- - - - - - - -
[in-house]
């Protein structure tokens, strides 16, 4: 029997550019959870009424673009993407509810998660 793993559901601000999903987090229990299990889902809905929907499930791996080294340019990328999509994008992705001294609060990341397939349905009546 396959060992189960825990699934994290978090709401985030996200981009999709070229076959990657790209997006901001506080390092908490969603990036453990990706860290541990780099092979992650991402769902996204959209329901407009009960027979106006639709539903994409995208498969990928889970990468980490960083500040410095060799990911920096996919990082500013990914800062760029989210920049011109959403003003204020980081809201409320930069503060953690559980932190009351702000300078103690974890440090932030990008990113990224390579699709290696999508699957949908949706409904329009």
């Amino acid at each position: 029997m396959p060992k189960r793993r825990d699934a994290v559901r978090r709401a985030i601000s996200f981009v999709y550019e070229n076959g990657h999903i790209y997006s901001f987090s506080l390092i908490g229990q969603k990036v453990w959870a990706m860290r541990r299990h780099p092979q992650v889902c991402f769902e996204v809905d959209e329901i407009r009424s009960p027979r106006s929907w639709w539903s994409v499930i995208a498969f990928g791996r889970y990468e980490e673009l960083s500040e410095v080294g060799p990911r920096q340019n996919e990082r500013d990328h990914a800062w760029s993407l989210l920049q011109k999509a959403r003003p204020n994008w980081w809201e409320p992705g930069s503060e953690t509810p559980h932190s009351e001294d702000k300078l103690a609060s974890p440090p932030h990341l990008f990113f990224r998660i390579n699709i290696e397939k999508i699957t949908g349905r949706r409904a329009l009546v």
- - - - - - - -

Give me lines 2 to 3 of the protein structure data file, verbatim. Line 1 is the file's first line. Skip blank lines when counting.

């Protein structure tokens, strides 16, 4: 029997550019959870009424673009993407509810998660 793993559901601000999903987090229990299990889902809905929907499930791996080294340019990328999509994008992705001294609060990341397939349905009546 396959060992189960825990699934994290978090709401985030996200981009999709070229076959990657790209997006901001506080390092908490969603990036453990990706860290541990780099092979992650991402769902996204959209329901407009009960027979106006639709539903994409995208498969990928889970990468980490960083500040410095060799990911920096996919990082500013990914800062760029989210920049011109959403003003204020980081809201409320930069503060953690559980932190009351702000300078103690974890440090932030990008990113990224390579699709290696999508699957949908949706409904329009």
């Amino acid at each position: 029997m396959p060992k189960r793993r825990d699934a994290v559901r978090r709401a985030i601000s996200f981009v999709y550019e070229n076959g990657h999903i790209y997006s901001f987090s506080l390092i908490g229990q969603k990036v453990w959870a990706m860290r541990r299990h780099p092979q992650v889902c991402f769902e996204v809905d959209e329901i407009r009424s009960p027979r106006s929907w639709w539903s994409v499930i995208a498969f990928g791996r889970y990468e980490e673009l960083s500040e410095v080294g060799p990911r920096q340019n996919e990082r500013d990328h990914a800062w760029s993407l989210l920049q011109k999509a959403r003003p204020n994008w980081w809201e409320p992705g930069s503060e953690t509810p559980h932190s009351e001294d702000k300078l103690a609060s974890p440090p932030h990341l990008f990113f990224r998660i390579n699709i290696e397939k999508i699957t949908g349905r949706r409904a329009l009546v």